The Nature of God – Part 7
[If you are just now stumbling onto this post without having read the various parts in this series from the beginning, I strongly urge you to go back to the start and continue on from there through each successive post. None of these individual entries stand on their own, and you may wind up with little but confusion and unanswered questions by starting here. That is easily done by entering “The Nature of God” in the search box on the home page, which will list links to all available parts.]
There came a time when I was encouraged to attend a church again, and I put it off for quite awhile. I finally agreed to go on the grounds that it was promised to avoid the sleep-inducing traditions I was used to. It turned out not to be so bad as I expected. The few songs were contemporary, and without hymnals to open. The sermons were brief, challenging, and to the point. The people there were just regular folks, thoughtful and friendly but not cloyingly so. I wasn’t a target or potential signee, so it was okay. They called it “non-denominational Christian”, which tended to free it from the debates over scriptural details. No robes. No choirs. No obsolete Middle English dialect that was purported to be the language that God spoke in. In the few visits I had made, there was no mention of classical sin, salvation, Heaven, or Hell. There was no mention of believing in something just for the sake of a someday, pie-in-the-sky future. No warbling Texas drawls, and no guilt trips about the offertory plate. No threats of a stern God eager to pounce on and punish disobedience. Only a calm voice and a consistent urging to examine your life carefully, and consider the unthinkable. The orientation was not for a future benefit, but one that waited to begin now, today. Left unsaid but painfully apparent: you wouldn’t be there if it wasn’t obvious to you that you had screwed things up, lacked a real solution and the ability to carry one out even if you had it, and that something critical was missing in your life. Want to see what God is truly like in the most direct and filter-free way possible? Look at the historical accounts of Jesus the Messiah. Examine what He does, and reflect upon what He says. That’s about what I picked up.
One Sunday, the preacher painted a verbal picture that went something like this: “Imagine there’s a parade going down the street where you are, and that it’s a parade about Jesus. There are lots of people lining each curb, cheering and clapping and smiling, and there’s Jesus too, in person, walking along. A few people are walking along with Him, around Him. He slowly passes by, and you hear Him inviting everyone to come and follow Him, to walk with Him. Everyone claps and cheers Him on of course, but that seems to be all. Once the parade has passed by them and the cheering has died away, the people along the sidewalks are turning to go back home. Jesus’ eyes turn to you and He invites you to walk with Him as well, as He walks past you. What will you do? Will you too clap and cheer, and turn to go back to what you know? I urge you to consider. Step off that curb and follow Him. Walk with Him. Step off the curb.”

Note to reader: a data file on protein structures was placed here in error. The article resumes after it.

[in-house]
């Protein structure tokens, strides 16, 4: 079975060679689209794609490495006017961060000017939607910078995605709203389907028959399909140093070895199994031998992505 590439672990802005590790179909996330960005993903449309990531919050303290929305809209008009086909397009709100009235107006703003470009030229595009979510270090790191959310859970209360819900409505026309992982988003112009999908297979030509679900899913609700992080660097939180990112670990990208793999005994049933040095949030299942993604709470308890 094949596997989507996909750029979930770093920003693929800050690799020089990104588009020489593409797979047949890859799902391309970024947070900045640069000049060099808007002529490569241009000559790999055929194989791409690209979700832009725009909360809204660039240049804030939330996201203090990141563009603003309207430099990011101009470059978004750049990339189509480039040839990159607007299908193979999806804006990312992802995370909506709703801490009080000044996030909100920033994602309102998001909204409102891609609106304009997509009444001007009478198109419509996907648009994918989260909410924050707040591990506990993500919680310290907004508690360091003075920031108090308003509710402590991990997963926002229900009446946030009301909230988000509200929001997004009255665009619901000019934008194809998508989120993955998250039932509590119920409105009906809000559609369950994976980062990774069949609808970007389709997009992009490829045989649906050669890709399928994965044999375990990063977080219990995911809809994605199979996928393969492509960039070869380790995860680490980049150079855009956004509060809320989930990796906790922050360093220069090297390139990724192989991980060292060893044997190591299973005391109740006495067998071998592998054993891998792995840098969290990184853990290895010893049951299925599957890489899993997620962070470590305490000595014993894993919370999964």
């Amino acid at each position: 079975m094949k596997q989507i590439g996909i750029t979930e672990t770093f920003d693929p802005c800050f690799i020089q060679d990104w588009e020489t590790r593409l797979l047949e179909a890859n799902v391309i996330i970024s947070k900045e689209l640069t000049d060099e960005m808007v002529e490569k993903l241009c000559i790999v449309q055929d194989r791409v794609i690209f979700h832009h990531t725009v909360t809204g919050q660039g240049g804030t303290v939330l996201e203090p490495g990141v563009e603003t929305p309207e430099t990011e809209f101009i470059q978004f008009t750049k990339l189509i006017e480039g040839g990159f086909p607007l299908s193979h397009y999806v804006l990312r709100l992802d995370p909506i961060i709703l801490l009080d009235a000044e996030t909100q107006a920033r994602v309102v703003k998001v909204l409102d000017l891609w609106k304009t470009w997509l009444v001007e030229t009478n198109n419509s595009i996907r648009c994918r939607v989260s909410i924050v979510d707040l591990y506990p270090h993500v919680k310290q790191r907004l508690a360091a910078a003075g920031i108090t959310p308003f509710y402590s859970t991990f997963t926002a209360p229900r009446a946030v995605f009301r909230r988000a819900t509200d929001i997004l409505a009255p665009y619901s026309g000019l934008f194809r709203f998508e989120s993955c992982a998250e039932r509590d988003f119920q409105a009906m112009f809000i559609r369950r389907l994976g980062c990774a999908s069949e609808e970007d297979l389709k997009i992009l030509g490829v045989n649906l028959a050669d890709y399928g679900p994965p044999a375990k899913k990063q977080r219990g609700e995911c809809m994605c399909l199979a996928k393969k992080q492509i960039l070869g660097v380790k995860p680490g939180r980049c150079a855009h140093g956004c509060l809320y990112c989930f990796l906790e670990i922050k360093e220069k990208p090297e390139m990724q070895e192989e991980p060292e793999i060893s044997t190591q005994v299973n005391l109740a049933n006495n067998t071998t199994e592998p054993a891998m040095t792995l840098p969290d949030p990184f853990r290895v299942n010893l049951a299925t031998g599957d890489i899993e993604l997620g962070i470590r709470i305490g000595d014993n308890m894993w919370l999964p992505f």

I hadn’t really listened too attentively to the rest of the message, but this last part hit my psyche like the blast from a 10-gauge shotgun. I sat and thought while the service finished up. If there was some kind of altar call that day, and there might have been, I sure don’t remember it. Still, this mental picture weighed heavily on me. Returning to what I was familiar with was no bargain, and no safe haven. All I knew was what had failed. It had for a long time felt as though I was in an old four-engine bomber trying to return to base on only one engine and, despite chucking everything possible overboard, it had still been steadily losing altitude and wasn’t going to make it over the cold ocean of life. I had little interest in returning to live within what I knew. But, I shy away from change or the unfamiliar, and I had no idea what “following Jesus” and “walking with Him” through life really meant. It seemed abstract and unknown. Potentially disastrous. I wanted an abbreviated outline, at least. What lay ahead? What would it mean? This certainly hadn’t been described in that paperback review of 52 religions. Much to the great frustration of car salesmen however, I was not one to make an impulsive decision, especially right then and there in a rented movie theater.